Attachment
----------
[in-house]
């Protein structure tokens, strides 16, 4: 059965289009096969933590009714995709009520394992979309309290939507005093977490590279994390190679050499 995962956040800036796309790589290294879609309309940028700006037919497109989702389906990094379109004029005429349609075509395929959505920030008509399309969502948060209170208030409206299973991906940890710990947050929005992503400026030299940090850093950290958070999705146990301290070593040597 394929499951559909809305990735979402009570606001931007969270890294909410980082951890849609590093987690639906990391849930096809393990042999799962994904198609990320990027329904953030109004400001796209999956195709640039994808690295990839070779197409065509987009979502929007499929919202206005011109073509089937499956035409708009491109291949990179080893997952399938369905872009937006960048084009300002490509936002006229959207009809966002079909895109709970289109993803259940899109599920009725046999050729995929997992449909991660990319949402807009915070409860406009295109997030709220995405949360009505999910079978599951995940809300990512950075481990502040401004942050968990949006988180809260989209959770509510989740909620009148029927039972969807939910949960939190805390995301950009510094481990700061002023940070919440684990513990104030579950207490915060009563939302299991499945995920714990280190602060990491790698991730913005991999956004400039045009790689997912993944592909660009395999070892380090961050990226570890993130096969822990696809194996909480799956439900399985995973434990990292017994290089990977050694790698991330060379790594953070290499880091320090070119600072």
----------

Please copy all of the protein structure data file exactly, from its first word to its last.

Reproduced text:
[in-house]
């Protein structure tokens, strides 16, 4: 059965289009096969933590009714995709009520394992979309309290939507005093977490590279994390190679050499 995962956040800036796309790589290294879609309309940028700006037919497109989702389906990094379109004029005429349609075509395929959505920030008509399309969502948060209170208030409206299973991906940890710990947050929005992503400026030299940090850093950290958070999705146990301290070593040597 394929499951559909809305990735979402009570606001931007969270890294909410980082951890849609590093987690639906990391849930096809393990042999799962994904198609990320990027329904953030109004400001796209999956195709640039994808690295990839070779197409065509987009979502929007499929919202206005011109073509089937499956035409708009491109291949990179080893997952399938369905872009937006960048084009300002490509936002006229959207009809966002079909895109709970289109993803259940899109599920009725046999050729995929997992449909991660990319949402807009915070409860406009295109997030709220995405949360009505999910079978599951995940809300990512950075481990502040401004942050968990949006988180809260989209959770509510989740909620009148029927039972969807939910949960939190805390995301950009510094481990700061002023940070919440684990513990104030579950207490915060009563939302299991499945995920714990280190602060990491790698991730913005991999956004400039045009790689997912993944592909660009395999070892380090961050990226570890993130096969822990696809194996909480799956439900399985995973434990990292017994290089990977050694790698991330060379790594953070290499880091320090070119600072």